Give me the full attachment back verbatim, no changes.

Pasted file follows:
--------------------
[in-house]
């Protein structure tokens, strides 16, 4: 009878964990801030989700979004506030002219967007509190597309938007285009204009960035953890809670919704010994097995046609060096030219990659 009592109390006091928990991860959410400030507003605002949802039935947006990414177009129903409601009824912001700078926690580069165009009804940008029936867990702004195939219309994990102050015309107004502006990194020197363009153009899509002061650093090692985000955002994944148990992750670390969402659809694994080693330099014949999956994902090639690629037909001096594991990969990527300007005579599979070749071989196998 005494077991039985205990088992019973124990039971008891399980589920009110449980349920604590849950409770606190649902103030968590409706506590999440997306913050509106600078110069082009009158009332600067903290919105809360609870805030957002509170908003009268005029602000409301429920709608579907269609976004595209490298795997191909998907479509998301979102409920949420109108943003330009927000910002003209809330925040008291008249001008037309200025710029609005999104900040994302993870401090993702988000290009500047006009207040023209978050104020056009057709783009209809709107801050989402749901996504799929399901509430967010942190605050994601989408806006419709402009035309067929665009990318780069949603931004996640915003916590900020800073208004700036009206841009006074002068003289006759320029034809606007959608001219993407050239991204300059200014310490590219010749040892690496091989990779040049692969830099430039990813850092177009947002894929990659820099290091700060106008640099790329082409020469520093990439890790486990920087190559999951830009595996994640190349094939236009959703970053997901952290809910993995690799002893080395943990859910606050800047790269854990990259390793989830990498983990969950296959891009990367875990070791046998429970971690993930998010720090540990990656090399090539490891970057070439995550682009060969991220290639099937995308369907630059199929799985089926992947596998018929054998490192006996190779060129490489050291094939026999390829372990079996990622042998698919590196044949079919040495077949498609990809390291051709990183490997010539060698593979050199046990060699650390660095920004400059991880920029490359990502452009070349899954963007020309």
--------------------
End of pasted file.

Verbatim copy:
[in-house]
């Protein structure tokens, strides 16, 4: 009878964990801030989700979004506030002219967007509190597309938007285009204009960035953890809670919704010994097995046609060096030219990659 009592109390006091928990991860959410400030507003605002949802039935947006990414177009129903409601009824912001700078926690580069165009009804940008029936867990702004195939219309994990102050015309107004502006990194020197363009153009899509002061650093090692985000955002994944148990992750670390969402659809694994080693330099014949999956994902090639690629037909001096594991990969990527300007005579599979070749071989196998 005494077991039985205990088992019973124990039971008891399980589920009110449980349920604590849950409770606190649902103030968590409706506590999440997306913050509106600078110069082009009158009332600067903290919105809360609870805030957002509170908003009268005029602000409301429920709608579907269609976004595209490298795997191909998907479509998301979102409920949420109108943003330009927000910002003209809330925040008291008249001008037309200025710029609005999104900040994302993870401090993702988000290009500047006009207040023209978050104020056009057709783009209809709107801050989402749901996504799929399901509430967010942190605050994601989408806006419709402009035309067929665009990318780069949603931004996640915003916590900020800073208004700036009206841009006074002068003289006759320029034809606007959608001219993407050239991204300059200014310490590219010749040892690496091989990779040049692969830099430039990813850092177009947002894929990659820099290091700060106008640099790329082409020469520093990439890790486990920087190559999951830009595996994640190349094939236009959703970053997901952290809910993995690799002893080395943990859910606050800047790269854990990259390793989830990498983990969950296959891009990367875990070791046998429970971690993930998010720090540990990656090399090539490891970057070439995550682009060969991220290639099937995308369907630059199929799985089926992947596998018929054998490192006996190779060129490489050291094939026999390829372990079996990622042998698919590196044949079919040495077949498609990809390291051709990183490997010539060698593979050199046990060699650390660095920004400059991880920029490359990502452009070349899954963007020309």